Odd syslog-ng problem


I got a weird problem with my syslog-ng setup, im logging from alot of
cisco machines and that works great.
The problem is that when i "pass" this further to a shell program, some
lines disapere.

My destination looks like this
destination hosts {
   owner(root) group(root) perm(0600) dir_perm(0700) create_dirs(yes));
   program("/scripts/irc/syslog_wrapper_new.sh" template(t_irctempl));
The "/var/log/ciscorouters/$HOST.log" writes correct, but the data thats
putted trough to "/scripts/irc/syslog_wrapper_new.sh" only get the first
line, if it gets flooded (like 5 rows per second).

Do anyone of you have any idea of what might be the problem?


It's hard to say without seeing the actual script. Is your script running
as a daemon or are you counting on syslog-ng to start your program per
message. If the latter, that's probably not the best strategy.

Off topic.
The issue is with the daemon, not your devices.


Another off topic (question) - what kind of fronted UI you use with syslog-ng? I see log analyser based on PHP is common. In my tests it worked fine but it’s major issue I saw was that I couldn’t sort all logs based on individual hosts/devices.

What kind of open source web UI everyone is using, just wondering?


I use kibana / elasticsearch


Peter, it's a bit difficult to tell what's going on without seeing the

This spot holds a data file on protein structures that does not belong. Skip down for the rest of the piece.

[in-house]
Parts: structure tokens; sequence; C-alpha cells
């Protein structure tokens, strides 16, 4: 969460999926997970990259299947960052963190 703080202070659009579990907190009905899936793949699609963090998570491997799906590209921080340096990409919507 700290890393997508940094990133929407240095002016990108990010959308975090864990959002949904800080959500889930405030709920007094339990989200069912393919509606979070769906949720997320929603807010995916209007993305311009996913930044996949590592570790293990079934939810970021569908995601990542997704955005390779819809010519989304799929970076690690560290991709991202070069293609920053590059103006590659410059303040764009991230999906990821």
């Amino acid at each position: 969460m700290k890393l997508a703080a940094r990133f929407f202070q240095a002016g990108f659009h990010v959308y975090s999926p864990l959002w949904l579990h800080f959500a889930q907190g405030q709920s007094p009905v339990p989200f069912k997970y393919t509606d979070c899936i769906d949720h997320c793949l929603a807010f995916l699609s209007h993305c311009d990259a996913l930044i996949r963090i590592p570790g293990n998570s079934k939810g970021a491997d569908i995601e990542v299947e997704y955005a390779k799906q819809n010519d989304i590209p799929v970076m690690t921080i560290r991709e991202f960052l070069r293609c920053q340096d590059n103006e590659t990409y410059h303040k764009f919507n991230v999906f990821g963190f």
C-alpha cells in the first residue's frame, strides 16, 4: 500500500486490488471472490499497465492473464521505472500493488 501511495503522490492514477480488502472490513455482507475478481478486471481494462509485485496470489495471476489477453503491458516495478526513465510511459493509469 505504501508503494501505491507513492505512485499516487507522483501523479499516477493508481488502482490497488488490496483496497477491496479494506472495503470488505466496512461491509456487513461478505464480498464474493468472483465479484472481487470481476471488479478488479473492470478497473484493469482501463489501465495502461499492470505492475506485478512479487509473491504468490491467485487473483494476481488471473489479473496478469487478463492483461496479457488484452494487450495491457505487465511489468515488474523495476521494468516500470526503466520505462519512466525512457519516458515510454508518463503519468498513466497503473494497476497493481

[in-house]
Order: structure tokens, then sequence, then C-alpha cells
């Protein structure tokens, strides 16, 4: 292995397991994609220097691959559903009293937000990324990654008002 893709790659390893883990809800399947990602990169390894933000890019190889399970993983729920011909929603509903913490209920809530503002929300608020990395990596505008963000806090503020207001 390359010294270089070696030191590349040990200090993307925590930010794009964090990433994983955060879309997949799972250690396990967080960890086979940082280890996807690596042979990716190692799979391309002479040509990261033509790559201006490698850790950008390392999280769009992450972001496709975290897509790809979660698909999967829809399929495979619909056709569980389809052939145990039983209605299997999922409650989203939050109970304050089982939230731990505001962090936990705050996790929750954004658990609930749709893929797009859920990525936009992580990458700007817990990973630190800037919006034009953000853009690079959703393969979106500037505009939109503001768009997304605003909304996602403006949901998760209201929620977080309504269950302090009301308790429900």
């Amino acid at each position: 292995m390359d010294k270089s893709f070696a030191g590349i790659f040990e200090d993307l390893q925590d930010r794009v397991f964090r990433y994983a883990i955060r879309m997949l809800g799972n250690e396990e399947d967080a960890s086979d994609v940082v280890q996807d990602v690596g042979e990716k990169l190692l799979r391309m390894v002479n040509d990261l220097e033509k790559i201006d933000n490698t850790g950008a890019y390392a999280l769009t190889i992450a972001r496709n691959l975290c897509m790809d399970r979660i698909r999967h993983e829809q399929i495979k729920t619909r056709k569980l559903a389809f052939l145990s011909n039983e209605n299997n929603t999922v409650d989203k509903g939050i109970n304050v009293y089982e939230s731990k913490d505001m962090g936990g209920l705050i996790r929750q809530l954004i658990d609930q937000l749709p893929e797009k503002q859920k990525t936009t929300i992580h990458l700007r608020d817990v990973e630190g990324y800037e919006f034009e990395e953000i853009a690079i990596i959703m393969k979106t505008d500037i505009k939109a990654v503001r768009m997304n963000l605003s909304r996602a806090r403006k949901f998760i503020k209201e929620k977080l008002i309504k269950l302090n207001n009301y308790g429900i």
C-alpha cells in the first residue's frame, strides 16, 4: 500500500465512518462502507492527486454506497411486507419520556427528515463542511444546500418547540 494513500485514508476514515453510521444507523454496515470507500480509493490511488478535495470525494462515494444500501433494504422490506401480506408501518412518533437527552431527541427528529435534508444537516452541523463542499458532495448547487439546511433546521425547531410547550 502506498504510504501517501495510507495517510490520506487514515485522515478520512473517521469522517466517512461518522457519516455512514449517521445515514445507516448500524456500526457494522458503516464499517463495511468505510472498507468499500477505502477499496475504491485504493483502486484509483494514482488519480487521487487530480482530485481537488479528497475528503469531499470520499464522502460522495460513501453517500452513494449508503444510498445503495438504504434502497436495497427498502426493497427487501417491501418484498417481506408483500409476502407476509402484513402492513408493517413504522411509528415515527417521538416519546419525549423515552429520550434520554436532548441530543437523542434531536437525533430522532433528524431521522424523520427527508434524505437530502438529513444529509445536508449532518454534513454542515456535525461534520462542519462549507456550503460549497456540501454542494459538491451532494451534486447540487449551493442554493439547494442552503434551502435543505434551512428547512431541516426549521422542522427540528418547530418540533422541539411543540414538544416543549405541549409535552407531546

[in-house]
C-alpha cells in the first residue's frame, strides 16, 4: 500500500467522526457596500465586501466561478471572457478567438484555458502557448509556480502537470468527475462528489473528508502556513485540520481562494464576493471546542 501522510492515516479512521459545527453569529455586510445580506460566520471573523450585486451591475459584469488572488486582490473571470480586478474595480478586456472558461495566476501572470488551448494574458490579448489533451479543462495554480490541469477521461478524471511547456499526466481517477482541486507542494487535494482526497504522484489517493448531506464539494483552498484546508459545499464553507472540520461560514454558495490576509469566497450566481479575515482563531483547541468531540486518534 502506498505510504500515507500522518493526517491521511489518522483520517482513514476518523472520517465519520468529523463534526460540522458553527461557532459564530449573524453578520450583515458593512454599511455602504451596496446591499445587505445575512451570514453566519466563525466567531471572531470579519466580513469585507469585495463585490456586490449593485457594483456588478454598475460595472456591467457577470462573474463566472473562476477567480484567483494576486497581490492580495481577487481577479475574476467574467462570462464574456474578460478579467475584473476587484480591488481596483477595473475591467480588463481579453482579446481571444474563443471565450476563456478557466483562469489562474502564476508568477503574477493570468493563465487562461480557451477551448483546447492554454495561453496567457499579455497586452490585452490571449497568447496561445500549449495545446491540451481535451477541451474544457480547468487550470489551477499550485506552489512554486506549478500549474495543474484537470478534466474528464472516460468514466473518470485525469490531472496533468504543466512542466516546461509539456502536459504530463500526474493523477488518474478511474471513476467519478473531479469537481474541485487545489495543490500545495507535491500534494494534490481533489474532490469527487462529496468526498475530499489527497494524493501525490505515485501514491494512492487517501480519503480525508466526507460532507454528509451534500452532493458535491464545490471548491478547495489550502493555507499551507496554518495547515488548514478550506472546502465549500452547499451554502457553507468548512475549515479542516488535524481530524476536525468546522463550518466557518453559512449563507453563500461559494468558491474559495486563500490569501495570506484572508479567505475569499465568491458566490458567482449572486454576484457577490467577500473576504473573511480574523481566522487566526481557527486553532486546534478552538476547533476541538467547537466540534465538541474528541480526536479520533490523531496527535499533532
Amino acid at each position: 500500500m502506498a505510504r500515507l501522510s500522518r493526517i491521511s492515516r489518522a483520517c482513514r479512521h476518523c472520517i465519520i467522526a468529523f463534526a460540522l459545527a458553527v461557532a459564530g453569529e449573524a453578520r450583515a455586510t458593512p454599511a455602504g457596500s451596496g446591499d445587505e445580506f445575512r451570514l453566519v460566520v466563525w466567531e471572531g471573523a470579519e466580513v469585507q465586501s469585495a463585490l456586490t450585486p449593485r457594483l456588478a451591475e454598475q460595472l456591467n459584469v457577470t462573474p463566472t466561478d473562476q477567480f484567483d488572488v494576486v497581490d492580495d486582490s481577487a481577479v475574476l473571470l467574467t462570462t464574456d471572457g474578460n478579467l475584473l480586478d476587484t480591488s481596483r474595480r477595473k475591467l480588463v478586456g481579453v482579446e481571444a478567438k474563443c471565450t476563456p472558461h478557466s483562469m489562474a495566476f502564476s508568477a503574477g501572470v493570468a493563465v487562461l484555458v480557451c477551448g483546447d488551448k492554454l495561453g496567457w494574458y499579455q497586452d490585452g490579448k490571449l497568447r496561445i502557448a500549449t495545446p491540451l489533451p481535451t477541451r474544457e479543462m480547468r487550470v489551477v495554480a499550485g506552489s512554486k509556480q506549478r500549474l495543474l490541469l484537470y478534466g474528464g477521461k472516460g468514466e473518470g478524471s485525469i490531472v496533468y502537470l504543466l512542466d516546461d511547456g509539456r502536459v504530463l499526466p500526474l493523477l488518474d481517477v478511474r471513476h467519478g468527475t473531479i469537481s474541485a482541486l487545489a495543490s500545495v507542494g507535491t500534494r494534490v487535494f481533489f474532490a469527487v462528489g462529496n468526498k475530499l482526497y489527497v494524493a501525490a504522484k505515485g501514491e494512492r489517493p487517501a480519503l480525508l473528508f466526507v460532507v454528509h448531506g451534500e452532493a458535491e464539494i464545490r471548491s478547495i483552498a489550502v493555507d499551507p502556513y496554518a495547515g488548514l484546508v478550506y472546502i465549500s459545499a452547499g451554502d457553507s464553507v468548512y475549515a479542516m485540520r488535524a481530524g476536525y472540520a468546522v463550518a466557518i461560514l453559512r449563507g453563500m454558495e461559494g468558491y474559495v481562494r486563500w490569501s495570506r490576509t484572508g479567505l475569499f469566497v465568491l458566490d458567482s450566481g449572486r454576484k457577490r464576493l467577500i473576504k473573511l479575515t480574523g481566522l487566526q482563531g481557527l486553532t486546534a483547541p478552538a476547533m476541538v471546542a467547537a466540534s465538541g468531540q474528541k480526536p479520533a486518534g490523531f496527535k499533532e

rest of the syslog-ng configuration and your script's source code.

However, a couple possibilities come to mind:
- Your script is only reading one line at a time. syslog-ng starts a
program() output persistently and expects that it can send multiple
messages into its pipe to your script's stdin.
- Messages are being buffered inside of syslog-ng. Check out the
flush_lines() and flush_timeout() flags to syslog-ng's program()
output. Find the right page for your version, but here's v3.3.:
- Messages are being buffered in your shell or script. Maybe try some
non-blocking IO with a smallish buffer to see data as it comes in
before a whole line or block fills and flushes in.

To Anurag's question about open source log management with a WebUI, I
agree with Blake: logstash ingesting syslog and inputting it into
elasticsearch makes for a great backend for Kibana.
The logstash grok filter is great for pulling apart and indexing weird
vendor-specific logging formats: